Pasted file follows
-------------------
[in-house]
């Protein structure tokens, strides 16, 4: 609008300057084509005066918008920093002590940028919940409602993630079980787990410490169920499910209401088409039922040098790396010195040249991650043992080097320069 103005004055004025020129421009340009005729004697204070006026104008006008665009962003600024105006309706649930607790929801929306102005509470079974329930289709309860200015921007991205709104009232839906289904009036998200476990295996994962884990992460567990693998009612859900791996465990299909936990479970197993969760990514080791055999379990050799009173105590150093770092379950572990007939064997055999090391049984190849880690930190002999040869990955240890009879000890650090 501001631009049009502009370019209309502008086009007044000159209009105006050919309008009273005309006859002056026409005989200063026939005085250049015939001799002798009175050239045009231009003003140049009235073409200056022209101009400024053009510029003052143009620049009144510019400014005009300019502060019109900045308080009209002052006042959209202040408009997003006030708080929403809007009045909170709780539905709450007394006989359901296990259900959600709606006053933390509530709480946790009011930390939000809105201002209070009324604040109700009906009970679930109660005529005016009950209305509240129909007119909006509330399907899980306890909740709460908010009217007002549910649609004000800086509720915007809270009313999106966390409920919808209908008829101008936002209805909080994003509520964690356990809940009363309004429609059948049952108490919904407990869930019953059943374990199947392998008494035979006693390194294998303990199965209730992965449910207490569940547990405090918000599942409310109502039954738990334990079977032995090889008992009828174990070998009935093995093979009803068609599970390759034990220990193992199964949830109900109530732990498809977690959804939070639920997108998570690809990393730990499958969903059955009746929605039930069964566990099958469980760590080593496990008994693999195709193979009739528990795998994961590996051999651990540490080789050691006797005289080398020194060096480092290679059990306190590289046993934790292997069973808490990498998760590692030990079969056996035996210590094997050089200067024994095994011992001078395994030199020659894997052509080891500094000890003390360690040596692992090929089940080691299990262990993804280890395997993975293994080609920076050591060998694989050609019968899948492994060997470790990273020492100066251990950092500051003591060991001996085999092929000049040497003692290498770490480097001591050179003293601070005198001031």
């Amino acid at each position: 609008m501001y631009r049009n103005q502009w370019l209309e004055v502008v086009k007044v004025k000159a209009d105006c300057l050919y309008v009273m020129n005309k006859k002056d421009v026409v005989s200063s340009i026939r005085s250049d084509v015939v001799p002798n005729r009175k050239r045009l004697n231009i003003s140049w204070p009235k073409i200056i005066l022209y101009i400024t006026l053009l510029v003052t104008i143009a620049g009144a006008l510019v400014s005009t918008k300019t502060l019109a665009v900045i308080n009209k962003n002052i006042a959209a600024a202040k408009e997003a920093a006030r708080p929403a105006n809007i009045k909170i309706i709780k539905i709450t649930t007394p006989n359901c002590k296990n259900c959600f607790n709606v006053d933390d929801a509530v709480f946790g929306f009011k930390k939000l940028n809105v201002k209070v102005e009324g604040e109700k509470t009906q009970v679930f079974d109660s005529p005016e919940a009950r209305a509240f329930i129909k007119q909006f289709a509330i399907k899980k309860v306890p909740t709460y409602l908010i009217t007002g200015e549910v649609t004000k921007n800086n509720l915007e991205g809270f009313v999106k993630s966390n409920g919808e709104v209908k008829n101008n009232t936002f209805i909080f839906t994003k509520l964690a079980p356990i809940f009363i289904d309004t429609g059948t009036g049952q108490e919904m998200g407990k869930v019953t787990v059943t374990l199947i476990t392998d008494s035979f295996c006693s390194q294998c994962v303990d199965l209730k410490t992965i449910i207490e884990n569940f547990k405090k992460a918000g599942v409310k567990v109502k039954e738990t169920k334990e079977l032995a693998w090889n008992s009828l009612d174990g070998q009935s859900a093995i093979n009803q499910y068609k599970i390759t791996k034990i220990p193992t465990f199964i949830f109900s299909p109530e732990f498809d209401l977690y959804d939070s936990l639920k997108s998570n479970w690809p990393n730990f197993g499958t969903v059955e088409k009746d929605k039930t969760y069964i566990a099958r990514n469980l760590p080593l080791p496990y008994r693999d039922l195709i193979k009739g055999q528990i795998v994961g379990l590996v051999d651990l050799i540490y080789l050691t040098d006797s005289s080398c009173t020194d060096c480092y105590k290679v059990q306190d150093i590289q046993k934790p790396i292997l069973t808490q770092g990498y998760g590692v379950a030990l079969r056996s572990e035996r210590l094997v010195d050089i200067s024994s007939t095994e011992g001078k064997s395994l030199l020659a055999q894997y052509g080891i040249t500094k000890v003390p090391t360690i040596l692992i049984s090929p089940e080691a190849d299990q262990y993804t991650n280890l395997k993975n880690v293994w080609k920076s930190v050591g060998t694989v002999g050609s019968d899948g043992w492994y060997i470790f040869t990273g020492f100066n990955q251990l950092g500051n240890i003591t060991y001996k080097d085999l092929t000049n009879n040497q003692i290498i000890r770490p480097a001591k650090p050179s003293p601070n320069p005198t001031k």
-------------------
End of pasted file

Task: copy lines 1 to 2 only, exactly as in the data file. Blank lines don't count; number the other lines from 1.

[in-house]
């Protein structure tokens, strides 16, 4: 609008300057084509005066918008920093002590940028919940409602993630079980787990410490169920499910209401088409039922040098790396010195040249991650043992080097320069 103005004055004025020129421009340009005729004697204070006026104008006008665009962003600024105006309706649930607790929801929306102005509470079974329930289709309860200015921007991205709104009232839906289904009036998200476990295996994962884990992460567990693998009612859900791996465990299909936990479970197993969760990514080791055999379990050799009173105590150093770092379950572990007939064997055999090391049984190849880690930190002999040869990955240890009879000890650090 501001631009049009502009370019209309502008086009007044000159209009105006050919309008009273005309006859002056026409005989200063026939005085250049015939001799002798009175050239045009231009003003140049009235073409200056022209101009400024053009510029003052143009620049009144510019400014005009300019502060019109900045308080009209002052006042959209202040408009997003006030708080929403809007009045909170709780539905709450007394006989359901296990259900959600709606006053933390509530709480946790009011930390939000809105201002209070009324604040109700009906009970679930109660005529005016009950209305509240129909007119909006509330399907899980306890909740709460908010009217007002549910649609004000800086509720915007809270009313999106966390409920919808209908008829101008936002209805909080994003509520964690356990809940009363309004429609059948049952108490919904407990869930019953059943374990199947392998008494035979006693390194294998303990199965209730992965449910207490569940547990405090918000599942409310109502039954738990334990079977032995090889008992009828174990070998009935093995093979009803068609599970390759034990220990193992199964949830109900109530732990498809977690959804939070639920997108998570690809990393730990499958969903059955009746929605039930069964566990099958469980760590080593496990008994693999195709193979009739528990795998994961590996051999651990540490080789050691006797005289080398020194060096480092290679059990306190590289046993934790292997069973808490990498998760590692030990079969056996035996210590094997050089200067024994095994011992001078395994030199020659894997052509080891500094000890003390360690040596692992090929089940080691299990262990993804280890395997993975293994080609920076050591060998694989050609019968899948492994060997470790990273020492100066251990950092500051003591060991001996085999092929000049040497003692290498770490480097001591050179003293601070005198001031």